A Day In the Life: David Cook, Senior Public Policy Manager at the Alzheimer’s Association

The 2020 pandemic caused many Arkansans to branch out and try new jobs and hobbies. This series will help readers better understand a day in the life of certain career fields based on an interview with someone in that field. 

For this segment of “A Day In the Life,” Arkansas Money & Politics sits down with David Cook, Senior Public Policy Manager at the Alzheimer’s Association. He has been in this position for nearly five years. 

How did you end up working in this position?

I’d been in grassroots advocacy for over 10 years with the Arkansas Public Policy Panel, but I started working at the Alzheimer’s Association around five years ago because I have a personal connection with it. I lost a grandmother to Alzheimer’s, and my father suffers from dementia. So knowing that I’m doing this to help my loved ones and others who suffer from Alzheimer’s makes the hard days easier. 

What does a normal day look like for you in this position? 

Now that session’s in, we have committee meetings during the week, and right now, I’m at the Capitol Mondays through Thursdays. I work on policy development and lining up cosponsors for my priority bills. In addition, I’m doing outreach with congressional offices around the state for our advocates to meet with our members and share our stories, which creates a priority for our disease here in Little Rock and Washington. 

David Cook

What are some skills that someones might need to be good at this job?

Working in Government Affairs requires the ability to build relationships and effectively communicate the issues that are most important to you. To be effective, it is important to have good written and verbal communication skills, perform data and policy analysis, and present issues in a way that are easy to understand. One of the other skillsets that have proven to be effective in my career experience is that ability to organize and empower people to use their voices to impact change at every level of government. Lawmakers care deeply about their constituents and want to know how issues are impacting the people that they serve.

David Cook

What are some life lessons or realizations about people or society or in general that you’ve had while in this position, if any?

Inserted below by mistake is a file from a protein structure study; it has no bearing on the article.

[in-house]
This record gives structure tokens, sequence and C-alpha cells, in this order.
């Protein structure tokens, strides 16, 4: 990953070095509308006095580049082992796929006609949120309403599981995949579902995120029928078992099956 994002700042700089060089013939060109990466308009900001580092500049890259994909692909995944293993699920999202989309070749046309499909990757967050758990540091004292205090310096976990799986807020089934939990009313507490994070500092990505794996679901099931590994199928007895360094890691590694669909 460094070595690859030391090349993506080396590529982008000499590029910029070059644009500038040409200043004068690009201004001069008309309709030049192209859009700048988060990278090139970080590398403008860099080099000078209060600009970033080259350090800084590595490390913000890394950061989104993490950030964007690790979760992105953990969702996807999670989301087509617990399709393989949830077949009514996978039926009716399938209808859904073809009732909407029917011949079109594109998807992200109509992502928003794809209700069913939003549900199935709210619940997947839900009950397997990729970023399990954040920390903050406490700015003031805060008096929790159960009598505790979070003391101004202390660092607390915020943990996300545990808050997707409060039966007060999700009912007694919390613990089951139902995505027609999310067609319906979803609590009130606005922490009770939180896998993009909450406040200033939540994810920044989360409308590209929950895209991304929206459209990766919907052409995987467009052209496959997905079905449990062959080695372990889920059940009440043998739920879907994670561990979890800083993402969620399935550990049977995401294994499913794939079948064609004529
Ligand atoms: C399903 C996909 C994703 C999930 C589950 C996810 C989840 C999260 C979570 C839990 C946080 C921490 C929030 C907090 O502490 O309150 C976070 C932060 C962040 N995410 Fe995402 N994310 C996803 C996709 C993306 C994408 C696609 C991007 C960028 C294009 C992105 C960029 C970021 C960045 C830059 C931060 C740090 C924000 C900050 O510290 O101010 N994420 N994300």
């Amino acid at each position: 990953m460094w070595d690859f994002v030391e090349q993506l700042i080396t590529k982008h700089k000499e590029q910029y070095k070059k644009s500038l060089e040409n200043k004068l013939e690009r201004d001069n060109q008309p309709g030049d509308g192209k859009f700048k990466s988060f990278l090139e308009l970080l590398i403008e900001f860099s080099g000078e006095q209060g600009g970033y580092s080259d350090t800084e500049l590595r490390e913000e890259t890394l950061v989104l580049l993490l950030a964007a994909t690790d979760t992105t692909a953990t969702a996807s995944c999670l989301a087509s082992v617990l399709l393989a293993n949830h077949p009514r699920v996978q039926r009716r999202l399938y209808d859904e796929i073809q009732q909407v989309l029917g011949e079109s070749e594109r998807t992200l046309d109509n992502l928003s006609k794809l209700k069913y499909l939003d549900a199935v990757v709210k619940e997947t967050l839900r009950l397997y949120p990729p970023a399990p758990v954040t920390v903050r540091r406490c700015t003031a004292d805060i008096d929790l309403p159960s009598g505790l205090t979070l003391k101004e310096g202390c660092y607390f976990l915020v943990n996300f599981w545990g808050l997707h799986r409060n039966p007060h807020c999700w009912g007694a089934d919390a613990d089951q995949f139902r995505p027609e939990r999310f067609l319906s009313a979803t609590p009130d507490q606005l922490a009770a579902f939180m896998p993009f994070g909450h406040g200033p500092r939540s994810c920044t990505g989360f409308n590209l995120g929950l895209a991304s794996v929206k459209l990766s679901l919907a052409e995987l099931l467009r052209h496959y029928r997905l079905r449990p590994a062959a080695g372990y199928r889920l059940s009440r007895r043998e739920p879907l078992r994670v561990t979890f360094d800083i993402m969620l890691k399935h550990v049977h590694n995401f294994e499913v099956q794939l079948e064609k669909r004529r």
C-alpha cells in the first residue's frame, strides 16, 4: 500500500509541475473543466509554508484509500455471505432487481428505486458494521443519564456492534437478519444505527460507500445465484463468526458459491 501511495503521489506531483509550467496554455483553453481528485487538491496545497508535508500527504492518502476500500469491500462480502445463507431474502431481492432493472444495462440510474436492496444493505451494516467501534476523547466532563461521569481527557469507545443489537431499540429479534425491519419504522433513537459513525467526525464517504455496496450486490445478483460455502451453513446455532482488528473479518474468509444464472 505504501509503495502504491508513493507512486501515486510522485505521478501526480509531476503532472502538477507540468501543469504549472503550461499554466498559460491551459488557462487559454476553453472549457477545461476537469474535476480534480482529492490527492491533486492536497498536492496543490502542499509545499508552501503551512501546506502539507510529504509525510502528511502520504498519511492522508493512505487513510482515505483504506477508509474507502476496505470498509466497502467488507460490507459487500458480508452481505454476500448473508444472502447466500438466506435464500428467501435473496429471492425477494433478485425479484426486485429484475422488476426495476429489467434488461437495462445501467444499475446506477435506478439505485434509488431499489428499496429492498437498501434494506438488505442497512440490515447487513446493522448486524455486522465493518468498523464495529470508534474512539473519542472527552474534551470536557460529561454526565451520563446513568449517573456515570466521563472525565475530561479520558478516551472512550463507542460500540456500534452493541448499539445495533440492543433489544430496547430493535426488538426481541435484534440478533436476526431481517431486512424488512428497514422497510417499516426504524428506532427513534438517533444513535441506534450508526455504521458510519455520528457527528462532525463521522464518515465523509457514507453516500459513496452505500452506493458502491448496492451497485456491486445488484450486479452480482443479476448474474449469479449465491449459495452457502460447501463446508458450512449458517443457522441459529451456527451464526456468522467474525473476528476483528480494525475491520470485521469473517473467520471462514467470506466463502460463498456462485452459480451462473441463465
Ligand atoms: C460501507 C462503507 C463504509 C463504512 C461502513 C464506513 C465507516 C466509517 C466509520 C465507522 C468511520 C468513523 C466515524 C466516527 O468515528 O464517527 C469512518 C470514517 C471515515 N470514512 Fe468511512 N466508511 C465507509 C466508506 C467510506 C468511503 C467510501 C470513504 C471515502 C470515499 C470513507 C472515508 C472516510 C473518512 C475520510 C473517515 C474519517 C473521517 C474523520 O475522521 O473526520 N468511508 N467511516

One of the most important lessons I’ve learned is that regardless of the political climate and the political shift, the voice of the people still has the power to influence outcomes. I know this because a good chunk of my work is working with people who have been devastated by this disease, and creating opportunities for them to share their stories with all politicians and all levels of power.

One of the other lessons I’ve learned is that regardless of who you are or who you vote for, Alzheimer’s impacts everyone everywhere. It’s such a prevalent issue, and of course, here in Arkansas, we have a variety of challenges that we’re working to improve to change the effectiveness of the response to this disease, and we can see the state responding to our issues. That’s not to say we don’t have a lot of work to do, but it shows that things have been working and are encouraging going forward. 

What advice would you give to someone who is interested in doing the kind of work that you do?

If someone is interested in pursuing a career in public service, I would encourage them to get involved at the local level. Tip Oneil, former Speaker of the U.S. House is credited with the phrase, “all politics is local.” Get involved in your local community. Attend city council, quorum court and school board meetings. Share your story and personal experience with elected officials, and most importantly, remember that your voice has power. 

David Cook

What are some of your immediate goals in this position?

We’re focused on creating a Dementia Services Coordinator position within the state government, as well as revamping dementia recognition training around certain professions, such as law enforcement and assisted living. We are seeking funding from the department of human services to fund a Dementia and Alzheimer’s Caregiver Respite grant. Our pilot program has been incredibly successful, but we’ve learned who hasn’t been able to access grant funding. The Delta and rural Arkansas are mostly underserved, so we have access issues in those parts of the state that we need to overcome. We have to expand access to those services that people desperately need. 

Do you have any final thoughts you’d like to share?

It can be difficult to navigate the challenges of dementia and Alzheimer’s. Fortunately, the Association is here to support families. In addition to policy work, we have a 24-hour, 365-day hotline that people can call at 1-800-272-3900. We also invite everyone to join us at the Capitol on Feb. 15 at 11:30 for our Alzheimer’s and Dementia Awareness Day.


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